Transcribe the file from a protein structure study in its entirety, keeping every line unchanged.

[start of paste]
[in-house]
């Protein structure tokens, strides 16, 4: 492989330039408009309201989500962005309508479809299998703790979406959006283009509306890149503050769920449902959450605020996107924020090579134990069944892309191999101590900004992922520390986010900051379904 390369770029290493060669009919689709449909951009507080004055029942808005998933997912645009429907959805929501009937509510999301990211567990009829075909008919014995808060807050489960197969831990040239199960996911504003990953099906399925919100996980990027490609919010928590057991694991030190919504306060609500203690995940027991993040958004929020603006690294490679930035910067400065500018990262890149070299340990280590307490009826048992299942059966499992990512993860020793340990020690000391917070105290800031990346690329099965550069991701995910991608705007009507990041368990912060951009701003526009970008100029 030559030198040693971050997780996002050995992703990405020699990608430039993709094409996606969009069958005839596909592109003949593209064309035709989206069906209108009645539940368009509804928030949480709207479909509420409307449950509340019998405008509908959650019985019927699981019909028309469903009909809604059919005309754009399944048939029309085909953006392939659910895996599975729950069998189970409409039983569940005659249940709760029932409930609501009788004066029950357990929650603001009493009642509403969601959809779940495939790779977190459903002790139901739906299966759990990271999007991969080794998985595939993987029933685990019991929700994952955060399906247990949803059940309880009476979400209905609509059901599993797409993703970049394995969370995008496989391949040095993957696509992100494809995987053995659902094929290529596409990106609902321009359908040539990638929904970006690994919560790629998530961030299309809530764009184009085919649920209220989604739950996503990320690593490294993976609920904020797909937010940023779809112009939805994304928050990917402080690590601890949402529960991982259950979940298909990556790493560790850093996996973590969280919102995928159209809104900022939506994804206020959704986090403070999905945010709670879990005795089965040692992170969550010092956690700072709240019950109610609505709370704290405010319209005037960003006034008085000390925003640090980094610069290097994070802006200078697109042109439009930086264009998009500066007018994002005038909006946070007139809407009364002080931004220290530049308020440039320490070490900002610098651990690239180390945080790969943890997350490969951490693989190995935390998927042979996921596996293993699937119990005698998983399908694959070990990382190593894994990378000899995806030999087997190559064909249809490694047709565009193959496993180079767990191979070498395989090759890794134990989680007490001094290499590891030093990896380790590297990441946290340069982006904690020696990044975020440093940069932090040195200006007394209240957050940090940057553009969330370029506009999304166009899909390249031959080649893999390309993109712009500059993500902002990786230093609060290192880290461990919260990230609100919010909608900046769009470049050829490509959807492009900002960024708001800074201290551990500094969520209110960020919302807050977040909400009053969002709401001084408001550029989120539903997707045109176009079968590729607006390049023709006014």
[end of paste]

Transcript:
[in-house]
């Protein structure tokens, strides 16, 4: 492989330039408009309201989500962005309508479809299998703790979406959006283009509306890149503050769920449902959450605020996107924020090579134990069944892309191999101590900004992922520390986010900051379904 390369770029290493060669009919689709449909951009507080004055029942808005998933997912645009429907959805929501009937509510999301990211567990009829075909008919014995808060807050489960197969831990040239199960996911504003990953099906399925919100996980990027490609919010928590057991694991030190919504306060609500203690995940027991993040958004929020603006690294490679930035910067400065500018990262890149070299340990280590307490009826048992299942059966499992990512993860020793340990020690000391917070105290800031990346690329099965550069991701995910991608705007009507990041368990912060951009701003526009970008100029 030559030198040693971050997780996002050995992703990405020699990608430039993709094409996606969009069958005839596909592109003949593209064309035709989206069906209108009645539940368009509804928030949480709207479909509420409307449950509340019998405008509908959650019985019927699981019909028309469903009909809604059919005309754009399944048939029309085909953006392939659910895996599975729950069998189970409409039983569940005659249940709760029932409930609501009788004066029950357990929650603001009493009642509403969601959809779940495939790779977190459903002790139901739906299966759990990271999007991969080794998985595939993987029933685990019991929700994952955060399906247990949803059940309880009476979400209905609509059901599993797409993703970049394995969370995008496989391949040095993957696509992100494809995987053995659902094929290529596409990106609902321009359908040539990638929904970006690994919560790629998530961030299309809530764009184009085919649920209220989604739950996503990320690593490294993976609920904020797909937010940023779809112009939805994304928050990917402080690590601890949402529960991982259950979940298909990556790493560790850093996996973590969280919102995928159209809104900022939506994804206020959704986090403070999905945010709670879990005795089965040692992170969550010092956690700072709240019950109610609505709370704290405010319209005037960003006034008085000390925003640090980094610069290097994070802006200078697109042109439009930086264009998009500066007018994002005038909006946070007139809407009364002080931004220290530049308020440039320490070490900002610098651990690239180390945080790969943890997350490969951490693989190995935390998927042979996921596996293993699937119990005698998983399908694959070990990382190593894994990378000899995806030999087997190559064909249809490694047709565009193959496993180079767990191979070498395989090759890794134990989680007490001094290499590891030093990896380790590297990441946290340069982006904690020696990044975020440093940069932090040195200006007394209240957050940090940057553009969330370029506009999304166009899909390249031959080649893999390309993109712009500059993500902002990786230093609060290192880290461990919260990230609100919010909608900046769009470049050829490509959807492009900002960024708001800074201290551990500094969520209110960020919302807050977040909400009053969002709401001084408001550029989120539903997707045109176009079968590729607006390049023709006014």